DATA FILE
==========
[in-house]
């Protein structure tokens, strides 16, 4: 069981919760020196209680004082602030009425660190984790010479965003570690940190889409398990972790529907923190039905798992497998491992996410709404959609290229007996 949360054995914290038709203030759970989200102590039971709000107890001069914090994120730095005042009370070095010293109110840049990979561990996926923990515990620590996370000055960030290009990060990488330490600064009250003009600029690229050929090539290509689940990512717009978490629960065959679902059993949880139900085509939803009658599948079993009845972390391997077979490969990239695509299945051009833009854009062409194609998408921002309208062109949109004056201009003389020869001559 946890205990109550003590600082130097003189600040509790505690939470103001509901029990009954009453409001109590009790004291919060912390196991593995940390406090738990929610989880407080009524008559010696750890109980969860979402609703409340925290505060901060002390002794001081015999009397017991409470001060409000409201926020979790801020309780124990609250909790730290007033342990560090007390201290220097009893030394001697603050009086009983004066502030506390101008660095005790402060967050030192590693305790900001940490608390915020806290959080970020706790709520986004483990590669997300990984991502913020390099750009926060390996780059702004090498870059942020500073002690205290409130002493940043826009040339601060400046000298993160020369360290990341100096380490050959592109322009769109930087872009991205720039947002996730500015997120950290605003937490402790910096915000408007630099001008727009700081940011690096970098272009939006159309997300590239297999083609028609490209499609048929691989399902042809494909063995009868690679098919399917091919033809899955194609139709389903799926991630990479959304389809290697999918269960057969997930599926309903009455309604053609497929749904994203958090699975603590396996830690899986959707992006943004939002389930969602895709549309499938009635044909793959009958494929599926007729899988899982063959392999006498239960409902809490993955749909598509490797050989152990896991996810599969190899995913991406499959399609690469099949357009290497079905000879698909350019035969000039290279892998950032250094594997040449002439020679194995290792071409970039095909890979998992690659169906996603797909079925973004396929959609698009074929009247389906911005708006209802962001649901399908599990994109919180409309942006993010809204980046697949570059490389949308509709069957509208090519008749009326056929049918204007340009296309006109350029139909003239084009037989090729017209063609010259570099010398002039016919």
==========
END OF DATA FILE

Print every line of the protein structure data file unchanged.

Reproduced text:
[in-house]
């Protein structure tokens, strides 16, 4: 069981919760020196209680004082602030009425660190984790010479965003570690940190889409398990972790529907923190039905798992497998491992996410709404959609290229007996 949360054995914290038709203030759970989200102590039971709000107890001069914090994120730095005042009370070095010293109110840049990979561990996926923990515990620590996370000055960030290009990060990488330490600064009250003009600029690229050929090539290509689940990512717009978490629960065959679902059993949880139900085509939803009658599948079993009845972390391997077979490969990239695509299945051009833009854009062409194609998408921002309208062109949109004056201009003389020869001559 946890205990109550003590600082130097003189600040509790505690939470103001509901029990009954009453409001109590009790004291919060912390196991593995940390406090738990929610989880407080009524008559010696750890109980969860979402609703409340925290505060901060002390002794001081015999009397017991409470001060409000409201926020979790801020309780124990609250909790730290007033342990560090007390201290220097009893030394001697603050009086009983004066502030506390101008660095005790402060967050030192590693305790900001940490608390915020806290959080970020706790709520986004483990590669997300990984991502913020390099750009926060390996780059702004090498870059942020500073002690205290409130002493940043826009040339601060400046000298993160020369360290990341100096380490050959592109322009769109930087872009991205720039947002996730500015997120950290605003937490402790910096915000408007630099001008727009700081940011690096970098272009939006159309997300590239297999083609028609490209499609048929691989399902042809494909063995009868690679098919399917091919033809899955194609139709389903799926991630990479959304389809290697999918269960057969997930599926309903009455309604053609497929749904994203958090699975603590396996830690899986959707992006943004939002389930969602895709549309499938009635044909793959009958494929599926007729899988899982063959392999006498239960409902809490993955749909598509490797050989152990896991996810599969190899995913991406499959399609690469099949357009290497079905000879698909350019035969000039290279892998950032250094594997040449002439020679194995290792071409970039095909890979998992690659169906996603797909079925973004396929959609698009074929009247389906911005708006209802962001649901399908599990994109919180409309942006993010809204980046697949570059490389949308509709069957509208090519008749009326056929049918204007340009296309006109350029139909003239084009037989090729017209063609010259570099010398002039016919």